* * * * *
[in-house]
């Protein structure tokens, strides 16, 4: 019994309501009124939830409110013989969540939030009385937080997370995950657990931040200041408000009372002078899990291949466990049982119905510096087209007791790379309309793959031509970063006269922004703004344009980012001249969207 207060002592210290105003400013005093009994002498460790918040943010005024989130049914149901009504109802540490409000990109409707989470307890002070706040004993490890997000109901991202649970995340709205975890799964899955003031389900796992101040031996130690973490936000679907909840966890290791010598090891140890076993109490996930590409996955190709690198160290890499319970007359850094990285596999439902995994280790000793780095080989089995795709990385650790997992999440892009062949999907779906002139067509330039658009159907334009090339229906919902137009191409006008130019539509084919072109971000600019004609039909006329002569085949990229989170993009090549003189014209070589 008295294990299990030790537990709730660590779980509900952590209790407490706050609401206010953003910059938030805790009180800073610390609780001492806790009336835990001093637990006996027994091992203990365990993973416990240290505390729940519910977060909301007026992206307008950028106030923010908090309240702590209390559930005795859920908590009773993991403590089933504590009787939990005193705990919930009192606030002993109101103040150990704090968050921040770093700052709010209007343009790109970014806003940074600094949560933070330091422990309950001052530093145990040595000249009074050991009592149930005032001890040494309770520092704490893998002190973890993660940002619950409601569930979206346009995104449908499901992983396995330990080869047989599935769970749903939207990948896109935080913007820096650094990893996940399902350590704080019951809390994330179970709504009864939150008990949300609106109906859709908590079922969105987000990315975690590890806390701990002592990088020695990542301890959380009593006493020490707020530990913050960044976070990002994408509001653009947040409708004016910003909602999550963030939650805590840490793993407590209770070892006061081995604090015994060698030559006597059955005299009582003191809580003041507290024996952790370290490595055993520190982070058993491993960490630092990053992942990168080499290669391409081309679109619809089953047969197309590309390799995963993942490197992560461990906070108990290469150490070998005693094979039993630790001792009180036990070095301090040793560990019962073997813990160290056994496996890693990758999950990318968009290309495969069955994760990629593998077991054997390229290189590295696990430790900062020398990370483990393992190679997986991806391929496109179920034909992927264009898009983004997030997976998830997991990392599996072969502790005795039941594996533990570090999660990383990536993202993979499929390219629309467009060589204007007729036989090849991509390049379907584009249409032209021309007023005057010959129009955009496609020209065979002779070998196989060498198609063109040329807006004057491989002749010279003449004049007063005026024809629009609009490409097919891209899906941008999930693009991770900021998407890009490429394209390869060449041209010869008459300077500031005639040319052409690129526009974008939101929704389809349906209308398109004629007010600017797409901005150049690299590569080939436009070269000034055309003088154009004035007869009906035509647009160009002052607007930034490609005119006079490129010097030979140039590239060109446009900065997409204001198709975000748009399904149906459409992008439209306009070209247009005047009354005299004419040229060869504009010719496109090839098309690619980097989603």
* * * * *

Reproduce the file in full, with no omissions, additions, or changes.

[in-house]
């Protein structure tokens, strides 16, 4: 019994309501009124939830409110013989969540939030009385937080997370995950657990931040200041408000009372002078899990291949466990049982119905510096087209007791790379309309793959031509970063006269922004703004344009980012001249969207 207060002592210290105003400013005093009994002498460790918040943010005024989130049914149901009504109802540490409000990109409707989470307890002070706040004993490890997000109901991202649970995340709205975890799964899955003031389900796992101040031996130690973490936000679907909840966890290791010598090891140890076993109490996930590409996955190709690198160290890499319970007359850094990285596999439902995994280790000793780095080989089995795709990385650790997992999440892009062949999907779906002139067509330039658009159907334009090339229906919902137009191409006008130019539509084919072109971000600019004609039909006329002569085949990229989170993009090549003189014209070589 008295294990299990030790537990709730660590779980509900952590209790407490706050609401206010953003910059938030805790009180800073610390609780001492806790009336835990001093637990006996027994091992203990365990993973416990240290505390729940519910977060909301007026992206307008950028106030923010908090309240702590209390559930005795859920908590009773993991403590089933504590009787939990005193705990919930009192606030002993109101103040150990704090968050921040770093700052709010209007343009790109970014806003940074600094949560933070330091422990309950001052530093145990040595000249009074050991009592149930005032001890040494309770520092704490893998002190973890993660940002619950409601569930979206346009995104449908499901992983396995330990080869047989599935769970749903939207990948896109935080913007820096650094990893996940399902350590704080019951809390994330179970709504009864939150008990949300609106109906859709908590079922969105987000990315975690590890806390701990002592990088020695990542301890959380009593006493020490707020530990913050960044976070990002994408509001653009947040409708004016910003909602999550963030939650805590840490793993407590209770070892006061081995604090015994060698030559006597059955005299009582003191809580003041507290024996952790370290490595055993520190982070058993491993960490630092990053992942990168080499290669391409081309679109619809089953047969197309590309390799995963993942490197992560461990906070108990290469150490070998005693094979039993630790001792009180036990070095301090040793560990019962073997813990160290056994496996890693990758999950990318968009290309495969069955994760990629593998077991054997390229290189590295696990430790900062020398990370483990393992190679997986991806391929496109179920034909992927264009898009983004997030997976998830997991990392599996072969502790005795039941594996533990570090999660990383990536993202993979499929390219629309467009060589204007007729036989090849991509390049379907584009249409032209021309007023005057010959129009955009496609020209065979002779070998196989060498198609063109040329807006004057491989002749010279003449004049007063005026024809629009609009490409097919891209899906941008999930693009991770900021998407890009490429394209390869060449041209010869008459300077500031005639040319052409690129526009974008939101929704389809349906209308398109004629007010600017797409901005150049690299590569080939436009070269000034055309003088154009004035007869009906035509647009160009002052607007930034490609005119006079490129010097030979140039590239060109446009900065997409204001198709975000748009399904149906459409992008439209306009070209247009005047009354005299004419040229060869504009010719496109090839098309690619980097989603």